The Canadian Press
VATICAN CITY — Questions swirled Thursday about the origins of Pope Francis’ bombshell comments endorsing same-sex civil unions, with all evidence suggesting he made them in a 2019 interview that was never broadcast in its entirety.
The Vatican refused to comment on whether it cut the remarks from its own broadcast or if the Mexican broadcaster that conducted the interview did. And it didn’t respond to questions about why it allowed the comments to be aired now in the documentary “Francesco,” which premiered Wednesday.
In the movie, which was shown at the Rome Film Festival, Francis said gay people have the right to be in a family since they are “children of God.”
“You can’t kick someone out of a family, nor make their life miserable for this,” the pope said. “What we have to have is a civil union law; that way they are legally covered.”
Those comments caused a firestorm, thrilling progressives and alarming conservatives, given official Vatican teaching prohibits any such endorsement of homosexual unions.
While serving as archbishop of Buenos Aires, Francis endorsed civil unions for gay couples as an alternative to same-sex marriages. However, he had never come out publicly in favour of legal protections for civil unions as pope, and no pontiff before him had, either.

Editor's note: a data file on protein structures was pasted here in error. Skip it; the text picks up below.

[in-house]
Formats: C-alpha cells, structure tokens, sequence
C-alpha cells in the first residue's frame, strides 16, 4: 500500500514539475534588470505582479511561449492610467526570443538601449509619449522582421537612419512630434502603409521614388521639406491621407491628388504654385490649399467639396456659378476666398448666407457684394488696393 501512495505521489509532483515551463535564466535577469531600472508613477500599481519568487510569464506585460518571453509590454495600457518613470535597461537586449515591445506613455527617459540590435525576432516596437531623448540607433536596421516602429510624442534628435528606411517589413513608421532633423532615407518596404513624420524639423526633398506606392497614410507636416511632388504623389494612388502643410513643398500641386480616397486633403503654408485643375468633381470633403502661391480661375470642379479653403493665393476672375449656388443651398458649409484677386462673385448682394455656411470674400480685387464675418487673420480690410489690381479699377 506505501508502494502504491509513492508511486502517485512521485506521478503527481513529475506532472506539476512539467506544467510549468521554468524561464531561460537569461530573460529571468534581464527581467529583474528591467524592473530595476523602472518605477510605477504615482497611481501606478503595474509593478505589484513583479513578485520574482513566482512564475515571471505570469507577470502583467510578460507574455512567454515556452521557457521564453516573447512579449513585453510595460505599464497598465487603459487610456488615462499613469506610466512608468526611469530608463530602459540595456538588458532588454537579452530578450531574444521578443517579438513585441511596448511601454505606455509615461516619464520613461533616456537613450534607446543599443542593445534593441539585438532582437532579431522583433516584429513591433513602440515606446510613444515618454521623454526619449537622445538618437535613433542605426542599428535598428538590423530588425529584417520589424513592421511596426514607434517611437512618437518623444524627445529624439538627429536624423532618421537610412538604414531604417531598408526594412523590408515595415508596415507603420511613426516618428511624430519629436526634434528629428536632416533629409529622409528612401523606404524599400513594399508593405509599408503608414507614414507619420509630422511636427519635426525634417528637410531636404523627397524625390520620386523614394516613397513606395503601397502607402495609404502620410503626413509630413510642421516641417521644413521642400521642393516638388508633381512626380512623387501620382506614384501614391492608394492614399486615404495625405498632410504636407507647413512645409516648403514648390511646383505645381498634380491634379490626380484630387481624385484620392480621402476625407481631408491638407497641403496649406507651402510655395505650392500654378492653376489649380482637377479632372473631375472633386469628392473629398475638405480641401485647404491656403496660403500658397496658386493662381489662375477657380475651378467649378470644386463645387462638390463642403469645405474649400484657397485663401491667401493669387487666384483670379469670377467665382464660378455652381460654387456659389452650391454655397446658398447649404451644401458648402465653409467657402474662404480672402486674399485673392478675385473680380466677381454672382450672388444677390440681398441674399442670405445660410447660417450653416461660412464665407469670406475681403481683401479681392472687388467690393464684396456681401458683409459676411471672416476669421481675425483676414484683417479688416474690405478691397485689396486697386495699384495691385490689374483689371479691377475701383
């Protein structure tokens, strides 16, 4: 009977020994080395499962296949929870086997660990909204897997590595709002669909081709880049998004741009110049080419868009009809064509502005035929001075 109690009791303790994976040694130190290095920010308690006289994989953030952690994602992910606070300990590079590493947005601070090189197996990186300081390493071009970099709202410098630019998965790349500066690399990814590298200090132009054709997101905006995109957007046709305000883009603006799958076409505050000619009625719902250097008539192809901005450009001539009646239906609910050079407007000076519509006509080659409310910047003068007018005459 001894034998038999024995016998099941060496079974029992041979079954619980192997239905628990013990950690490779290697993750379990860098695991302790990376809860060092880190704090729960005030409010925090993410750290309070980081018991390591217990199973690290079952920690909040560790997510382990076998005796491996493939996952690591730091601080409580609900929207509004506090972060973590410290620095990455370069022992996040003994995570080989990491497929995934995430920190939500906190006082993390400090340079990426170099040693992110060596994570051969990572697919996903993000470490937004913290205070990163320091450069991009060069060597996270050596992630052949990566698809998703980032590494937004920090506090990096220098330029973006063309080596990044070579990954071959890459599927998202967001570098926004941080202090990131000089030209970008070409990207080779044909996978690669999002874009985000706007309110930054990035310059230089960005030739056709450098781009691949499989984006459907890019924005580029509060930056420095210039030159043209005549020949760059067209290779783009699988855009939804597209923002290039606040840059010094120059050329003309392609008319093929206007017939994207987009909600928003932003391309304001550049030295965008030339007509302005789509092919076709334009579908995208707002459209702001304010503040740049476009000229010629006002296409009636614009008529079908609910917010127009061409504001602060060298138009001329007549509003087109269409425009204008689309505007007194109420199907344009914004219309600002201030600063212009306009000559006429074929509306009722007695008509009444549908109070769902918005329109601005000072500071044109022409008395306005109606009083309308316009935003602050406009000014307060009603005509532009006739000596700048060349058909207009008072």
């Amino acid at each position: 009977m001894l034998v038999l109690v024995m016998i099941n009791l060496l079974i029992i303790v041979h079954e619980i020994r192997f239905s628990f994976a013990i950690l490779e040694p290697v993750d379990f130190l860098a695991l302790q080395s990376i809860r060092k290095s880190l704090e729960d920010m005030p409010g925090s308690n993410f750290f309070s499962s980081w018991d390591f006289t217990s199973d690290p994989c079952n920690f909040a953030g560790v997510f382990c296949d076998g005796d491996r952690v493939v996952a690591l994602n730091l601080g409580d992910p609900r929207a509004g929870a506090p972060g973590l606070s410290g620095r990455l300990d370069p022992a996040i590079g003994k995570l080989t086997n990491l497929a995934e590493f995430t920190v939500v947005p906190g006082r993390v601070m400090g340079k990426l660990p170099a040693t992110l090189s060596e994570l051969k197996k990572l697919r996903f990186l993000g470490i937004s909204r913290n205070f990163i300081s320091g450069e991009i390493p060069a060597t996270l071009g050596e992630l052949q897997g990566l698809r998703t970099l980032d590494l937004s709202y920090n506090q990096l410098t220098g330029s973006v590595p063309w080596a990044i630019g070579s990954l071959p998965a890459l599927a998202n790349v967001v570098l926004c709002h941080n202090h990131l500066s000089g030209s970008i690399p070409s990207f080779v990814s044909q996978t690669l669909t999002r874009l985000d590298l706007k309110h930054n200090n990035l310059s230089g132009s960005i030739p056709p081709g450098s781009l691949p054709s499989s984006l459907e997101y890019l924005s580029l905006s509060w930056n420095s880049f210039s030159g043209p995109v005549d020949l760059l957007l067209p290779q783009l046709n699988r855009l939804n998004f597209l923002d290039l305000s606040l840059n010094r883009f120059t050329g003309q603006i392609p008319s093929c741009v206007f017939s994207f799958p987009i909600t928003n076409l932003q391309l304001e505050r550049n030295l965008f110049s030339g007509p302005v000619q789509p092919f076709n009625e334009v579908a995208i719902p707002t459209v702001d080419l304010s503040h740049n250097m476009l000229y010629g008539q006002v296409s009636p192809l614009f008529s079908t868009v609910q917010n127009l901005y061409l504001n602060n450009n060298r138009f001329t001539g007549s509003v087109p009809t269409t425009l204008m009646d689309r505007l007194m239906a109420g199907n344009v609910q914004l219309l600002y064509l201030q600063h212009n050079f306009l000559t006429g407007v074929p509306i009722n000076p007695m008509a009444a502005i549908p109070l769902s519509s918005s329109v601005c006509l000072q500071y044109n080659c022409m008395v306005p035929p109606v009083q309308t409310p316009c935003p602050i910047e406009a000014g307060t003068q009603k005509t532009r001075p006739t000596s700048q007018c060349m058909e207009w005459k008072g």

One of Francis’ top communications advisers, the Rev. Antonio Spadaro, insisted the pope’s comments were old news, saying they were made during a May 2019 interview with Mexican broadcaster Televisa.
“There’s nothing new because it’s a part of that interview,” Spadaro told The Associated Press as he exited the premiere. “It seems strange that you don’t remember.”
But Televisa didn’t air those comments when it broadcast the interview — nor did the Vatican when it put out its recordings of it. The broadcaster has not commented on the intrigue.
The Vatican frequently edits the pope in official transcripts and videos, especially when he speaks on sensitive issues. Yet some version of the footage was apparently available in the Vatican archives, which were opened to filmmaker Evgeny Afineevsky.
Televisa has not confirmed that the comments were made during its interview, but the scene of the documentary is identical to the Televisa interview, including the yellow background, a chair in the corner and slightly off-centre placement of the chain of Francis’ pectoral cross.
The official 2019 Vatican News transcript of that interview, as well as the official Vatican edit, contains no such comment on the need for legal protections for civil unions. The official edit does include his comments on the need for gay people to feel they are part of a family, as he has said previously.
Further muddying the waters is the fact that Afineevsky, when pressed by reporters late Wednesday, said the pope made the comments to him directly, through a translator, but declined to say when.
When The Associated Press interviewed Afineevsky on Oct. 14, the director was asked if he realized at the time that Francis’ comments were going to grab headlines.